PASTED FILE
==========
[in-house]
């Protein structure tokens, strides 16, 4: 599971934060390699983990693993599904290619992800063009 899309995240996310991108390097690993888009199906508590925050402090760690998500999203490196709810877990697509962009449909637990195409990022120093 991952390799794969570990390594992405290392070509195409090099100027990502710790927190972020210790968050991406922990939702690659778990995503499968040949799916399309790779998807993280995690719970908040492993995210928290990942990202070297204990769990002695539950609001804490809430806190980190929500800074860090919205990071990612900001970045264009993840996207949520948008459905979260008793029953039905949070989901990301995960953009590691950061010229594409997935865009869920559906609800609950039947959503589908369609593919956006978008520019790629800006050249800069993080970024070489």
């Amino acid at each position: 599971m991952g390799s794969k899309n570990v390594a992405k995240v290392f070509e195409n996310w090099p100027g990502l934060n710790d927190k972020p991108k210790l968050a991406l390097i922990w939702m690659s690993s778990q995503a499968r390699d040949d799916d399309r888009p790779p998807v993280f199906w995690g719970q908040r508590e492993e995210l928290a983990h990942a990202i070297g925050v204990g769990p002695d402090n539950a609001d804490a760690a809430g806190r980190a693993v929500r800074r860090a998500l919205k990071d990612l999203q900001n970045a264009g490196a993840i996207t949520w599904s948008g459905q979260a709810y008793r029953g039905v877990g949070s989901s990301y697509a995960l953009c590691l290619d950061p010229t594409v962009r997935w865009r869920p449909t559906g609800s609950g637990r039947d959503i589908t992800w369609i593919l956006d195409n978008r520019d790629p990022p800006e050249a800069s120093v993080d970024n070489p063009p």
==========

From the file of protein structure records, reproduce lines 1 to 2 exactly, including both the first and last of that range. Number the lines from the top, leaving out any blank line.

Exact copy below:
[in-house]
């Protein structure tokens, strides 16, 4: 599971934060390699983990693993599904290619992800063009 899309995240996310991108390097690993888009199906508590925050402090760690998500999203490196709810877990697509962009449909637990195409990022120093 991952390799794969570990390594992405290392070509195409090099100027990502710790927190972020210790968050991406922990939702690659778990995503499968040949799916399309790779998807993280995690719970908040492993995210928290990942990202070297204990769990002695539950609001804490809430806190980190929500800074860090919205990071990612900001970045264009993840996207949520948008459905979260008793029953039905949070989901990301995960953009590691950061010229594409997935865009869920559906609800609950039947959503589908369609593919956006978008520019790629800006050249800069993080970024070489």